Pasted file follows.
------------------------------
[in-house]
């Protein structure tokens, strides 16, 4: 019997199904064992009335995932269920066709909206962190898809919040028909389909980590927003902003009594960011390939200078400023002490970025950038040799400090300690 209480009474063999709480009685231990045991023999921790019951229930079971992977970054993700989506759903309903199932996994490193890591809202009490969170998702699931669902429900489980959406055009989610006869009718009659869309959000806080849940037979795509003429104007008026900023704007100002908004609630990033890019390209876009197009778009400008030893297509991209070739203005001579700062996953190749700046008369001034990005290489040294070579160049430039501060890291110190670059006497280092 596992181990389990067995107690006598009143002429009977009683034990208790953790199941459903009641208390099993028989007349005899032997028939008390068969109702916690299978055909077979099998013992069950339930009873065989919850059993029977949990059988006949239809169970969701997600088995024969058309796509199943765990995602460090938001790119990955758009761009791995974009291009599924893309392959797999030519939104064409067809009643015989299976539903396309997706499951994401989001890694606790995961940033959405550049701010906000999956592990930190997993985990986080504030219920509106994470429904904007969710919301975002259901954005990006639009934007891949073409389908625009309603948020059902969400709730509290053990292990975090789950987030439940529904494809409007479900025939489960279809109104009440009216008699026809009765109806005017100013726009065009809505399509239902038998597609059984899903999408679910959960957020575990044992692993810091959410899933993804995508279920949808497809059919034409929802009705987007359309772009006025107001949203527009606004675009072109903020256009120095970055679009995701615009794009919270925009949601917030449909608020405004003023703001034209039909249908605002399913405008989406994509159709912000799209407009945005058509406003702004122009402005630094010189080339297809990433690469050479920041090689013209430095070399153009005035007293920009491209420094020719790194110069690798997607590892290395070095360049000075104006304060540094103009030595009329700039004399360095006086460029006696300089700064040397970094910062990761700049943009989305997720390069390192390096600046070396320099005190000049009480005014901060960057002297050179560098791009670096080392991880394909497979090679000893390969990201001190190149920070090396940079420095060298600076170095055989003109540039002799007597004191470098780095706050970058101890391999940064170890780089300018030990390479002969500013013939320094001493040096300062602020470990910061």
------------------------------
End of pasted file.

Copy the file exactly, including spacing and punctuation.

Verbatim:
[in-house]
């Protein structure tokens, strides 16, 4: 019997199904064992009335995932269920066709909206962190898809919040028909389909980590927003902003009594960011390939200078400023002490970025950038040799400090300690 209480009474063999709480009685231990045991023999921790019951229930079971992977970054993700989506759903309903199932996994490193890591809202009490969170998702699931669902429900489980959406055009989610006869009718009659869309959000806080849940037979795509003429104007008026900023704007100002908004609630990033890019390209876009197009778009400008030893297509991209070739203005001579700062996953190749700046008369001034990005290489040294070579160049430039501060890291110190670059006497280092 596992181990389990067995107690006598009143002429009977009683034990208790953790199941459903009641208390099993028989007349005899032997028939008390068969109702916690299978055909077979099998013992069950339930009873065989919850059993029977949990059988006949239809169970969701997600088995024969058309796509199943765990995602460090938001790119990955758009761009791995974009291009599924893309392959797999030519939104064409067809009643015989299976539903396309997706499951994401989001890694606790995961940033959405550049701010906000999956592990930190997993985990986080504030219920509106994470429904904007969710919301975002259901954005990006639009934007891949073409389908625009309603948020059902969400709730509290053990292990975090789950987030439940529904494809409007479900025939489960279809109104009440009216008699026809009765109806005017100013726009065009809505399509239902038998597609059984899903999408679910959960957020575990044992692993810091959410899933993804995508279920949808497809059919034409929802009705987007359309772009006025107001949203527009606004675009072109903020256009120095970055679009995701615009794009919270925009949601917030449909608020405004003023703001034209039909249908605002399913405008989406994509159709912000799209407009945005058509406003702004122009402005630094010189080339297809990433690469050479920041090689013209430095070399153009005035007293920009491209420094020719790194110069690798997607590892290395070095360049000075104006304060540094103009030595009329700039004399360095006086460029006696300089700064040397970094910062990761700049943009989305997720390069390192390096600046070396320099005190000049009480005014901060960057002297050179560098791009670096080392991880394909497979090679000893390969990201001190190149920070090396940079420095060298600076170095055989003109540039002799007597004191470098780095706050970058101890391999940064170890780089300018030990390479002969500013013939320094001493040096300062602020470990910061």